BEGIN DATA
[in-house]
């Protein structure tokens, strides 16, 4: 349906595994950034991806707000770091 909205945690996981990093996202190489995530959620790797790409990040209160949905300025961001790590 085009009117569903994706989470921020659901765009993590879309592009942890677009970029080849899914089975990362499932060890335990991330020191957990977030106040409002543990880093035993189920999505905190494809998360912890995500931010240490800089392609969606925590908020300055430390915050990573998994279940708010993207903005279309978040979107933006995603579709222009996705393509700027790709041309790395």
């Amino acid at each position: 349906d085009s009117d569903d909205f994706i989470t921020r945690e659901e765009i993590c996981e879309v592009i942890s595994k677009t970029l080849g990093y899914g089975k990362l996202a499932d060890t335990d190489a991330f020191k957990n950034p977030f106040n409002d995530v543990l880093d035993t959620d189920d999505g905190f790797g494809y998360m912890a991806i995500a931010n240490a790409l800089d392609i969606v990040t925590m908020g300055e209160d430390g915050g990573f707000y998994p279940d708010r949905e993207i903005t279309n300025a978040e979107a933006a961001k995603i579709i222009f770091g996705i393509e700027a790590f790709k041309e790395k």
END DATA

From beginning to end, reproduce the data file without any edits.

[in-house]
């Protein structure tokens, strides 16, 4: 349906595994950034991806707000770091 909205945690996981990093996202190489995530959620790797790409990040209160949905300025961001790590 085009009117569903994706989470921020659901765009993590879309592009942890677009970029080849899914089975990362499932060890335990991330020191957990977030106040409002543990880093035993189920999505905190494809998360912890995500931010240490800089392609969606925590908020300055430390915050990573998994279940708010993207903005279309978040979107933006995603579709222009996705393509700027790709041309790395």
């Amino acid at each position: 349906d085009s009117d569903d909205f994706i989470t921020r945690e659901e765009i993590c996981e879309v592009i942890s595994k677009t970029l080849g990093y899914g089975k990362l996202a499932d060890t335990d190489a991330f020191k957990n950034p977030f106040n409002d995530v543990l880093d035993t959620d189920d999505g905190f790797g494809y998360m912890a991806i995500a931010n240490a790409l800089d392609i969606v990040t925590m908020g300055e209160d430390g915050g990573f707000y998994p279940d708010r949905e993207i903005t279309n300025a978040e979107a933006a961001k995603i579709i222009f770091g996705i393509e700027a790590f790709k041309e790395k």